April 11, 1945.
July 19, 1945.
Workmen's compensation — Accident — Aggravation of preexisting ailment — Acceleration of death — Burden of proof — Causation — Evidence — Expert — Findings of fact — Province of board — Judicial reivew.
1. The fact that claimant's decedent had a congenital weakness which made him more susceptible to an injury than another person will not defeat the right to compensation.
2. Where a preexisting ailment is aggravated and death accelerated by an accidental injury, the death is compensable.
3. The burden is upon the claimant to prove that the accident materially contributed to the death of decedent rather than that his death resulted from the natural progress and development of the preexisting ailment.
4. Where the disability complained of is the natural and probable result of the injuries, the fact-finding body may be permitted to so find, even in the entire absence of expert opinion.
5. The Workmen's Compensation Board is the final fact-finding body in compensation cases; the credibility of witnesses is for the board and where there is competent and substantial evidence sufficient to support the findings of fact made by the board, such findings are conclusive.
6. It is the duty of the appellate court to examine the record to determine whether the findings of fact made by the referee and the board are supported by legally competent evidence, and whether on such findings the law has been properly applied.
7. The findings of the compensation authorities have the effect of a verdict of a jury, and on appeal by defendant from an award the appellate court must review the evidence and the inferences therefrom in the light most favorable to claimant.
Before BALDRIGE, P.J., RHODES, HIRT, RENO, DITHRICH, ROSS and ARNOLD, JJ.
Appeal, No. 143, April T., 1945, from judgment of County Court, Allegheny Co., 1944, No. A-203, in case of Anna Heinzl v. Jones Laughlin Steel Corporation. Judgment affirmed.
Appeal by defendant from award of Workmen's Compensation Board.
Appeal sustained and judgment entered for claimant, before McKim, HARKINS and GUNTHER, JJ., opinion by GUNTHER, J. Defendant appealed.
William A. Challener, Jr., with him William A. Challener and Challener Challener, for appellant.
John E. Evans, Jr., with him Evans, Evans Spinelli, for appellee.
Argued April 11, 1945.
This is a workmen's compensation case in which the referee made an award in favor of the plaintiff, the widow of Frank Heinzl. The award was sustained by the Compensation Board and by the County Court of Allegheny County.
Frank Heinzl was at the time of his death on May 23, 1942, in the employ of the defendant and had been for more than a year prior thereto. On May 12, 1942, in the course of his employment, Heinzl, while descending a ladder, slipped and fell backwards onto a metal floor, landing upon his elbows and buttocks. He resumed work but three quarters of an hour after the fall he complained of headache and dizziness and was sent to the South Side Hospital for examination and diagnosis. The diagnosis showed that he was suffering from sprain of the muscles of the back of the neck accompanied by vomiting, vertigo and headache. The day following Heinzl was released from the hospital with the diagnosis that the sprained neck muscles were cured but the headaches were not improved. He returned to work on May 16 and worked until his death on May 23. On the latter date he was found unconscious on the floor of the mill near a machine, taken to the hospital and died about an hour later, the final diagnosis being "Rupture aneurysm artery at base of brain (carotid)."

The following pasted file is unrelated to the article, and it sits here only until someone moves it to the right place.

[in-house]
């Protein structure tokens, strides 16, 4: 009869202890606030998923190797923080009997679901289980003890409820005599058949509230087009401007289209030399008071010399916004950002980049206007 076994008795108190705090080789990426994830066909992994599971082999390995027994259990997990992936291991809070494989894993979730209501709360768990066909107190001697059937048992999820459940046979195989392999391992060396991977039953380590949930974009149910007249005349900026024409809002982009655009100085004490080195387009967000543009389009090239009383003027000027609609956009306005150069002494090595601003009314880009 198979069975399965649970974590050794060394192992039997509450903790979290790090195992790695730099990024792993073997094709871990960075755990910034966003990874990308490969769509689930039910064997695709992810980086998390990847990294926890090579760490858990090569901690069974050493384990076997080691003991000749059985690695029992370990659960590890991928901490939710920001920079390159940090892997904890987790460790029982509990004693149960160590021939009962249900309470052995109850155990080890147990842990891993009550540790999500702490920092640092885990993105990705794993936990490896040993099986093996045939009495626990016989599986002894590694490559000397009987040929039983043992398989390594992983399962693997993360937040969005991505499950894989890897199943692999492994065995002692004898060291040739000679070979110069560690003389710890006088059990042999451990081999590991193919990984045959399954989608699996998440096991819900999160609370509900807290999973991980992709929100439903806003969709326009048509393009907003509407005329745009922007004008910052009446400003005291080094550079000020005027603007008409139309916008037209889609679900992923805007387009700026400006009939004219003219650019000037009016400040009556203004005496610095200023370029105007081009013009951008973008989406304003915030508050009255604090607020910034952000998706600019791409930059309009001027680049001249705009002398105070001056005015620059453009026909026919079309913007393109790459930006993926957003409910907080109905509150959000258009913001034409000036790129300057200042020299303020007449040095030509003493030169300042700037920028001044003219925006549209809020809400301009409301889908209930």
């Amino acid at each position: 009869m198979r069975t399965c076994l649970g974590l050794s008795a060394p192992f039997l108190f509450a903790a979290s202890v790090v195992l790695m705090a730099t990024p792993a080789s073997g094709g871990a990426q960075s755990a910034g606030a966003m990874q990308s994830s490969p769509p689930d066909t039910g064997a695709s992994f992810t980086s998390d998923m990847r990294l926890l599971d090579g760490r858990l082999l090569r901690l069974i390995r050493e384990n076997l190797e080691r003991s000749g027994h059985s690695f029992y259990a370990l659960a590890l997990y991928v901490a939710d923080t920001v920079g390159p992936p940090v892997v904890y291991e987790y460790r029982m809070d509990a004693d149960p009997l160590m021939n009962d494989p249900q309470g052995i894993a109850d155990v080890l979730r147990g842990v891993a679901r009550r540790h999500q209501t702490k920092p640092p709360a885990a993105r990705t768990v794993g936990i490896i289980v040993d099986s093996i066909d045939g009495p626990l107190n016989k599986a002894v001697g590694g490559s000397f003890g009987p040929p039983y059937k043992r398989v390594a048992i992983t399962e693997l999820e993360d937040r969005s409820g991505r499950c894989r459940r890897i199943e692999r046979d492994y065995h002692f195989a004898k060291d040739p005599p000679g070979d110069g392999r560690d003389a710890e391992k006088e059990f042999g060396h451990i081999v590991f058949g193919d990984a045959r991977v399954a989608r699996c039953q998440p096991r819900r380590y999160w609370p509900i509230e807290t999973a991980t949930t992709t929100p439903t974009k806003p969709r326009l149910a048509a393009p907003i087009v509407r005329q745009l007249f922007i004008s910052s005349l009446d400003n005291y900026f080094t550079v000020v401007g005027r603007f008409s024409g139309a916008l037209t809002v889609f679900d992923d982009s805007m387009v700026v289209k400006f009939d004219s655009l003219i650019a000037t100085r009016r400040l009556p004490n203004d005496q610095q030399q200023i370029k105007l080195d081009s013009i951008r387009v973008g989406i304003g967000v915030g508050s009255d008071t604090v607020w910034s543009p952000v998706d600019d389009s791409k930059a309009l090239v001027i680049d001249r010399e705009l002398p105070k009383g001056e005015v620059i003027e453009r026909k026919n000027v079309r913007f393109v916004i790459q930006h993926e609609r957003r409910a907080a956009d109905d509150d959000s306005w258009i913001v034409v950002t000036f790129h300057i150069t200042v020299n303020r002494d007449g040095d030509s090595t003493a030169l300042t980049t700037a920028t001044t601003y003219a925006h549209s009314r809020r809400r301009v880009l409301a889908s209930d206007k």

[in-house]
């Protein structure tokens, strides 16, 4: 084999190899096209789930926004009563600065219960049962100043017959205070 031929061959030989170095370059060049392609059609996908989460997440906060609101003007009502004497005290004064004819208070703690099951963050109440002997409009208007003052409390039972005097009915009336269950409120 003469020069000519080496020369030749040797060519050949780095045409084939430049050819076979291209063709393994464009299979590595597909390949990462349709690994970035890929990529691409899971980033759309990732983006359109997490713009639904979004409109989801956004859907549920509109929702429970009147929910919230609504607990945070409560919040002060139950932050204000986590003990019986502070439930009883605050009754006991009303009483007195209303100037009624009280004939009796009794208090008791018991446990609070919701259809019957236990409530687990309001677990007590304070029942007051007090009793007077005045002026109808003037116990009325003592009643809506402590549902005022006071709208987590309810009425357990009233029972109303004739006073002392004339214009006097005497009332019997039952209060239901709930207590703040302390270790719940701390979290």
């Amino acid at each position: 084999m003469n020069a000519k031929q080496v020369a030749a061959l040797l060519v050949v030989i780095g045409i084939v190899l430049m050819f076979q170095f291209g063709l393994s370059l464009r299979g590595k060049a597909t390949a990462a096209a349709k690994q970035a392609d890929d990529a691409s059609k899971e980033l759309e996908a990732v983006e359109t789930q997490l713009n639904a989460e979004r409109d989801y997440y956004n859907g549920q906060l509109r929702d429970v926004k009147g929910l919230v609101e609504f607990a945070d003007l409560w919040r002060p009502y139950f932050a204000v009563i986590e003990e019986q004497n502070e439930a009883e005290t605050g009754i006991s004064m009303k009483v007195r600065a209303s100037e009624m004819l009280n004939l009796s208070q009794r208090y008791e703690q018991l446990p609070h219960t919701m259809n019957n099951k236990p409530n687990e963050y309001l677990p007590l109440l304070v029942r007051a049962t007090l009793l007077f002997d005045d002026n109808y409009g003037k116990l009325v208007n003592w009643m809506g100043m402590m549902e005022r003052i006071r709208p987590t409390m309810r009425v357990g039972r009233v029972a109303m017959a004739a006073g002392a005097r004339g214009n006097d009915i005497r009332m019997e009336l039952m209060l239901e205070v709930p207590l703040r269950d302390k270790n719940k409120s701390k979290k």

The deceased, prior to May 12, had a preexisting congenital aneurysm of his carotid artery but aside from that was in good health, was a regular worker and had never been known to complain of poor health. The basic question before the referee was whether the aneurysm ruptured spontaneously as a result of its progressive inevitable growth or whether it ruptured as a result of the accident on May 12. The referee, affirmed by the board, found that it ruptured as a result of the accident. Compensation was awarded.
The burden was on the claimant to prove that the accident materially contributed to the death of her husband rather than that his death resulted from the natural progress and development of the preexisting aneurysm. Bittner v. Saltlick Township, 109 Pa. Super. 406, 411, 167 A. 483; Byars v. Howard Cleaners, Inc. et al., 140 Pa. Super. 188, 190, 13 A.2d 883; Euker v. Welsbach Street Lighting Company, 149 Pa. Super. 78, 25 A.2d 758. The compensation authorities held that she had met that burden, and we agree.
The fact that the deceased had a congenital weakness which made him more susceptible to an injury than another person will not defeat the right to compensation. On the contrary, if the preexisting ailment was aggravated and his death accelerated by the injury, then under the law claimant was entitled to compensation. Lafferty v. Carbo-Oxygen Co. et al., 122 Pa. Super. 425, 185 A. 883; Roland v. Frantz et al., 134 Pa. Super. 24, 3 A.2d 279.